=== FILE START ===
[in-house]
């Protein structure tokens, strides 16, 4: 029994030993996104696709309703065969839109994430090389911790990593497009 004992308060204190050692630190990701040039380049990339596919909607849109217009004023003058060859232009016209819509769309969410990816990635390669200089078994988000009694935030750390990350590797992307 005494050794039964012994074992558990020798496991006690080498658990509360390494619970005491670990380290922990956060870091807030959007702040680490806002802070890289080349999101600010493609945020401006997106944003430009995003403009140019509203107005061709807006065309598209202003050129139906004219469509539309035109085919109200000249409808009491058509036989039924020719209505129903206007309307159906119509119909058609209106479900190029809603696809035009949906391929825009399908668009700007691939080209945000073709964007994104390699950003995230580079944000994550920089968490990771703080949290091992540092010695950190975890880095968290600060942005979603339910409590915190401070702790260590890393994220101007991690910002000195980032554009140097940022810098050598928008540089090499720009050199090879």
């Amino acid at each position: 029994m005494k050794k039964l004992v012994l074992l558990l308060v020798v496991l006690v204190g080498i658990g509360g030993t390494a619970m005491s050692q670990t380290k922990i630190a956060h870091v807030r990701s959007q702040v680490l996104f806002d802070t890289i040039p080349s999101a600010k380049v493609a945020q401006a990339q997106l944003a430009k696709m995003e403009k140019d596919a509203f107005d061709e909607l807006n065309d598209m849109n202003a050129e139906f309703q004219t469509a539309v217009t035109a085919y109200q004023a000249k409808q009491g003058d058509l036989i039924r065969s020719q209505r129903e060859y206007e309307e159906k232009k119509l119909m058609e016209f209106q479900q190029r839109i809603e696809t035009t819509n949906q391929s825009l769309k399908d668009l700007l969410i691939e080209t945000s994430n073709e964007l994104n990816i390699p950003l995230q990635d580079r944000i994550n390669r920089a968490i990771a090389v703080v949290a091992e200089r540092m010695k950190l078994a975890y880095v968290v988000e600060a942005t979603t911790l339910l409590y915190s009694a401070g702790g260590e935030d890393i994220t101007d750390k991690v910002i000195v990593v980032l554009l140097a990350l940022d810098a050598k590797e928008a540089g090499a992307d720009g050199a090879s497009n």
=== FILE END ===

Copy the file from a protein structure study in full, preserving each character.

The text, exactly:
[in-house]
């Protein structure tokens, strides 16, 4: 029994030993996104696709309703065969839109994430090389911790990593497009 004992308060204190050692630190990701040039380049990339596919909607849109217009004023003058060859232009016209819509769309969410990816990635390669200089078994988000009694935030750390990350590797992307 005494050794039964012994074992558990020798496991006690080498658990509360390494619970005491670990380290922990956060870091807030959007702040680490806002802070890289080349999101600010493609945020401006997106944003430009995003403009140019509203107005061709807006065309598209202003050129139906004219469509539309035109085919109200000249409808009491058509036989039924020719209505129903206007309307159906119509119909058609209106479900190029809603696809035009949906391929825009399908668009700007691939080209945000073709964007994104390699950003995230580079944000994550920089968490990771703080949290091992540092010695950190975890880095968290600060942005979603339910409590915190401070702790260590890393994220101007991690910002000195980032554009140097940022810098050598928008540089090499720009050199090879």
């Amino acid at each position: 029994m005494k050794k039964l004992v012994l074992l558990l308060v020798v496991l006690v204190g080498i658990g509360g030993t390494a619970m005491s050692q670990t380290k922990i630190a956060h870091v807030r990701s959007q702040v680490l996104f806002d802070t890289i040039p080349s999101a600010k380049v493609a945020q401006a990339q997106l944003a430009k696709m995003e403009k140019d596919a509203f107005d061709e909607l807006n065309d598209m849109n202003a050129e139906f309703q004219t469509a539309v217009t035109a085919y109200q004023a000249k409808q009491g003058d058509l036989i039924r065969s020719q209505r129903e060859y206007e309307e159906k232009k119509l119909m058609e016209f209106q479900q190029r839109i809603e696809t035009t819509n949906q391929s825009l769309k399908d668009l700007l969410i691939e080209t945000s994430n073709e964007l994104n990816i390699p950003l995230q990635d580079r944000i994550n390669r920089a968490i990771a090389v703080v949290a091992e200089r540092m010695k950190l078994a975890y880095v968290v988000e600060a942005t979603t911790l339910l409590y915190s009694a401070g702790g260590e935030d890393i994220t101007d750390k991690v910002i000195v990593v980032l554009l140097a990350l940022d810098a050598k590797e928008a540089g090499a992307d720009g050199a090879s497009n």